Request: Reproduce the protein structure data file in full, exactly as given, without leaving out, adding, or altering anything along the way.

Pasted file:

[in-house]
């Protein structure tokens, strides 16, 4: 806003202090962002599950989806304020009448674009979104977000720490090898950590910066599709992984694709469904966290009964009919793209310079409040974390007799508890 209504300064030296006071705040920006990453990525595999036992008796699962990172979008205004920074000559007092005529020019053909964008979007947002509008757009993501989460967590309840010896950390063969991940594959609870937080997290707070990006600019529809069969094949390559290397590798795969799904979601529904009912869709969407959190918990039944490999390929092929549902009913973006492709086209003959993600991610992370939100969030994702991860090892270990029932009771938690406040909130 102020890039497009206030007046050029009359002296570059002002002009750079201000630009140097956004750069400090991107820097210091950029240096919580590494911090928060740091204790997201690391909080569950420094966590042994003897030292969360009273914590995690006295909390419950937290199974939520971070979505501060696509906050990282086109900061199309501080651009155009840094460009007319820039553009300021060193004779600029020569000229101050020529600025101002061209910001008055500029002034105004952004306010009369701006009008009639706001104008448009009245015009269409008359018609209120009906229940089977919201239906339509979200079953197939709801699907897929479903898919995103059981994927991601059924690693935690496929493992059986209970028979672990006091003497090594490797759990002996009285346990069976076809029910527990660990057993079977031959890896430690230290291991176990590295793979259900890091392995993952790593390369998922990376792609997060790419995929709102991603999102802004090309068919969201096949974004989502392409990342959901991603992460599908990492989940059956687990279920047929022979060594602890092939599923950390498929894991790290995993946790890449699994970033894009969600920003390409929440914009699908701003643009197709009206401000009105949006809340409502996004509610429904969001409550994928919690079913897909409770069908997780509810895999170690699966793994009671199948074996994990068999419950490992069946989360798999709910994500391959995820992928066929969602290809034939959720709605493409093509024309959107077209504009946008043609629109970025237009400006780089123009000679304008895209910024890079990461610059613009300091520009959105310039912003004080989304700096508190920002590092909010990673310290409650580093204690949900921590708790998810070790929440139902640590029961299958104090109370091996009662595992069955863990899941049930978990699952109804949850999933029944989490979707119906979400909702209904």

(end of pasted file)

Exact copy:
[in-house]
């Protein structure tokens, strides 16, 4: 806003202090962002599950989806304020009448674009979104977000720490090898950590910066599709992984694709469904966290009964009919793209310079409040974390007799508890 209504300064030296006071705040920006990453990525595999036992008796699962990172979008205004920074000559007092005529020019053909964008979007947002509008757009993501989460967590309840010896950390063969991940594959609870937080997290707070990006600019529809069969094949390559290397590798795969799904979601529904009912869709969407959190918990039944490999390929092929549902009913973006492709086209003959993600991610992370939100969030994702991860090892270990029932009771938690406040909130 102020890039497009206030007046050029009359002296570059002002002009750079201000630009140097956004750069400090991107820097210091950029240096919580590494911090928060740091204790997201690391909080569950420094966590042994003897030292969360009273914590995690006295909390419950937290199974939520971070979505501060696509906050990282086109900061199309501080651009155009840094460009007319820039553009300021060193004779600029020569000229101050020529600025101002061209910001008055500029002034105004952004306010009369701006009008009639706001104008448009009245015009269409008359018609209120009906229940089977919201239906339509979200079953197939709801699907897929479903898919995103059981994927991601059924690693935690496929493992059986209970028979672990006091003497090594490797759990002996009285346990069976076809029910527990660990057993079977031959890896430690230290291991176990590295793979259900890091392995993952790593390369998922990376792609997060790419995929709102991603999102802004090309068919969201096949974004989502392409990342959901991603992460599908990492989940059956687990279920047929022979060594602890092939599923950390498929894991790290995993946790890449699994970033894009969600920003390409929440914009699908701003643009197709009206401000009105949006809340409502996004509610429904969001409550994928919690079913897909409770069908997780509810895999170690699966793994009671199948074996994990068999419950490992069946989360798999709910994500391959995820992928066929969602290809034939959720709605493409093509024309959107077209504009946008043609629109970025237009400006780089123009000679304008895209910024890079990461610059613009300091520009959105310039912003004080989304700096508190920002590092909010990673310290409650580093204690949900921590708790998810070790929440139902640590029961299958104090109370091996009662595992069955863990899941049930978990699952109804949850999933029944989490979707119906979400909702209904």